You've reached (Dr) Steve O'Shea, once museum curator, university professor and giant squid chaser, nowadays a more mature (in age) fellow that can be found around Sydney, Australia, doing various things. They say every decade we need to reinvent ourselves; I'm in the process of doing so now.
For nearly 25 years I studied deep-sea life, especially cephalopods (octopus and squid), and participated in many an expedition. My research saw me travel extensively, throughout and all around New Zealand, the Bonin Islands in southern Japan, and the Sea of Cortez, using submersibles, nets, deep-sea robots and sleds. In a Discovery Channel first way back in 2001 my team even caught and filmed juvenile giant squid off New Zealand. We had them in tanks aboard a ship until all sadly died. Our approach was a simple - there must be hundreds of thousands of juveniles out there for every big adult - all we had to do was catch them and grow them up in captivity. It was, of course, much easier said than done; I do hope someone achieves it one day because it would be quite awsome to see. Others had sought to search for the adult in situ - something but a dream until Dr Tsunemi Kubodera went eyeball-to-eyeball with one more than a decade later in 2012. The smile on his face was priceless.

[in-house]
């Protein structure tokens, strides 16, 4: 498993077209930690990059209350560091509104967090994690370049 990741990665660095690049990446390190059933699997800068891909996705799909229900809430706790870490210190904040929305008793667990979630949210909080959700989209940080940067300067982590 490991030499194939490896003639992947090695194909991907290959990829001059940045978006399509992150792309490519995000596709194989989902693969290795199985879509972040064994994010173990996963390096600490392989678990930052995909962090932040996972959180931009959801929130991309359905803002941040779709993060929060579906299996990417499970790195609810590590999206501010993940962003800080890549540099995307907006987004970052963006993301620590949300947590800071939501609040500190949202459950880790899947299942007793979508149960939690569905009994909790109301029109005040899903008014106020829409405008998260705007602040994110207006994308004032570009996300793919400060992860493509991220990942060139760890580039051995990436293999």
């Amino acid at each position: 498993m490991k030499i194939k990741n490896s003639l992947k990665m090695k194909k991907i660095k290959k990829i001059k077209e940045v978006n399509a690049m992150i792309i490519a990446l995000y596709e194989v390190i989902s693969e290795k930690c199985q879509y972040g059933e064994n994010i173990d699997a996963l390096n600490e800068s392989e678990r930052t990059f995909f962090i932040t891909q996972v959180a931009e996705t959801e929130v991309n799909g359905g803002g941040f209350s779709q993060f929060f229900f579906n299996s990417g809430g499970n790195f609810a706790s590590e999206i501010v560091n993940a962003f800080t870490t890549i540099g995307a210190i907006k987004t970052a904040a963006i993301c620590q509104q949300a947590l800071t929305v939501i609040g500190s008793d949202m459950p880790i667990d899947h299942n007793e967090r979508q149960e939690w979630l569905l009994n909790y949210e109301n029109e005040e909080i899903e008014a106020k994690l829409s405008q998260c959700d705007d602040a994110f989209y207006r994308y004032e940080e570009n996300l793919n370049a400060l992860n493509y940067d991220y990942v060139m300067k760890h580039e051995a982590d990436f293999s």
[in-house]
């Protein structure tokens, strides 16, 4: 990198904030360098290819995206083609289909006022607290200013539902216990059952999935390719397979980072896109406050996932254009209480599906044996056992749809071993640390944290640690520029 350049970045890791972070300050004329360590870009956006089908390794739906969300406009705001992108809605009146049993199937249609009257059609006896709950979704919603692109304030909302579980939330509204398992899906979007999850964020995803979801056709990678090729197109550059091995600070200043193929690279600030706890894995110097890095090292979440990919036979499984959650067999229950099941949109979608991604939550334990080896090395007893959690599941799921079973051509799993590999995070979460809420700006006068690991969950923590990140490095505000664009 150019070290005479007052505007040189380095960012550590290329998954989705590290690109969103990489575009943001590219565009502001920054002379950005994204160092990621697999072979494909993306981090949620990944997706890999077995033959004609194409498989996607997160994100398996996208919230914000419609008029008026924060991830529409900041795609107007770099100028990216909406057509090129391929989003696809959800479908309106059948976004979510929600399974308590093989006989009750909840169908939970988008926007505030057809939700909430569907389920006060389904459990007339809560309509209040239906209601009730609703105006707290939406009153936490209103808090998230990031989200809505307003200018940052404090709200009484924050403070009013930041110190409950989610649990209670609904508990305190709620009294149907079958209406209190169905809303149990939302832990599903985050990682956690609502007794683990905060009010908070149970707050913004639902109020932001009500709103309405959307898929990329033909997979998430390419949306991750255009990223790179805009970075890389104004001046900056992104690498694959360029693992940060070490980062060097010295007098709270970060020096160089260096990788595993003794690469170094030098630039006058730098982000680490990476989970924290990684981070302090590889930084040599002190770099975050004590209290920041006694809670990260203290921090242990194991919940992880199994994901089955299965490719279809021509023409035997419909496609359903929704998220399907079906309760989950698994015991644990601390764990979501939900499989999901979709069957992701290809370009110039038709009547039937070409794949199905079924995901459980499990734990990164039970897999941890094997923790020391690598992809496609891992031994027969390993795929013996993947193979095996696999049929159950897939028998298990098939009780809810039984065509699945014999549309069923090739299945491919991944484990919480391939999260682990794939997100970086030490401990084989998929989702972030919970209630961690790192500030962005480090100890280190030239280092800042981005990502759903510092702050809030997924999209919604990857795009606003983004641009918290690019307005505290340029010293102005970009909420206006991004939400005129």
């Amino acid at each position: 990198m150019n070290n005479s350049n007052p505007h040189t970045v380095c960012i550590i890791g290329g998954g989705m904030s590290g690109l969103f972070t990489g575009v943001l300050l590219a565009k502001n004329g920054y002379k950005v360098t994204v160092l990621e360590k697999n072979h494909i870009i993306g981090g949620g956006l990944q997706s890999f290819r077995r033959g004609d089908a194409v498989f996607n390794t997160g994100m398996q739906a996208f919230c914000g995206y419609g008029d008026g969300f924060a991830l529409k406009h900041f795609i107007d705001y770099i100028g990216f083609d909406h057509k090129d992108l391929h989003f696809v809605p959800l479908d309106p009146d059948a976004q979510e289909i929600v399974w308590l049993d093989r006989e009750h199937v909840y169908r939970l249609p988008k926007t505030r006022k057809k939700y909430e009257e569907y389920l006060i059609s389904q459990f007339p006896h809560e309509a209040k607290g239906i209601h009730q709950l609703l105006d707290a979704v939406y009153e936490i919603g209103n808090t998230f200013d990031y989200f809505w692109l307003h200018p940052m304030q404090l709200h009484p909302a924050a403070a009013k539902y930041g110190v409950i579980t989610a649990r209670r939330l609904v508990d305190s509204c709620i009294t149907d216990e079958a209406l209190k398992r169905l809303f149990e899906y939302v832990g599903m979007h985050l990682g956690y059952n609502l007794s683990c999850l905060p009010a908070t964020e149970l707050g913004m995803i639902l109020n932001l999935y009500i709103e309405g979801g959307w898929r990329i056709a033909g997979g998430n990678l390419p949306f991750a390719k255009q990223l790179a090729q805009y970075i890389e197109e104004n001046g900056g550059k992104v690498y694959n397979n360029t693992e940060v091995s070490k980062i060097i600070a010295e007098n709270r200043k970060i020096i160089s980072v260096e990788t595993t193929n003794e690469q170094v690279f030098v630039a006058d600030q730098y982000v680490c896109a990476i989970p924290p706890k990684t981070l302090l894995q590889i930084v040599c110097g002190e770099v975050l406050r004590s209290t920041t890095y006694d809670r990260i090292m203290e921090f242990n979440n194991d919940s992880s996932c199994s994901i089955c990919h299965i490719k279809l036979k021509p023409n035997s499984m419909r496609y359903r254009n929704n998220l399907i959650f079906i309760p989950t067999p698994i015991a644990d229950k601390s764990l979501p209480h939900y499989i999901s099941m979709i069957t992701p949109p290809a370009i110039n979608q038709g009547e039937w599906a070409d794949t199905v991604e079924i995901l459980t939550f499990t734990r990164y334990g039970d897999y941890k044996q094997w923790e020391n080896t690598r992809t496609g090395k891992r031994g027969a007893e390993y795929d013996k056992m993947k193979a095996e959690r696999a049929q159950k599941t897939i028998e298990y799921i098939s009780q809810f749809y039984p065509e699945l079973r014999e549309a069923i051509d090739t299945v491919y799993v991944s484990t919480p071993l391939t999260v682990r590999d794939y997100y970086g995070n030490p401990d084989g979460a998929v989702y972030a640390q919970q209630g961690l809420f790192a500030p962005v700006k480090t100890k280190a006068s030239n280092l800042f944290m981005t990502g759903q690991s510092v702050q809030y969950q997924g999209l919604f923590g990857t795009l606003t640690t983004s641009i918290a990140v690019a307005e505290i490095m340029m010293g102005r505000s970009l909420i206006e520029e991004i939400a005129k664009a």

I've published more than 40 papers on squid, octopus, whales, fisheries and conservation, and been involved in a dozen-or-so documentaries, but the career was cut short in 2011. Today I'm working towards playing a new role in society, and look forward to new challenges ahead.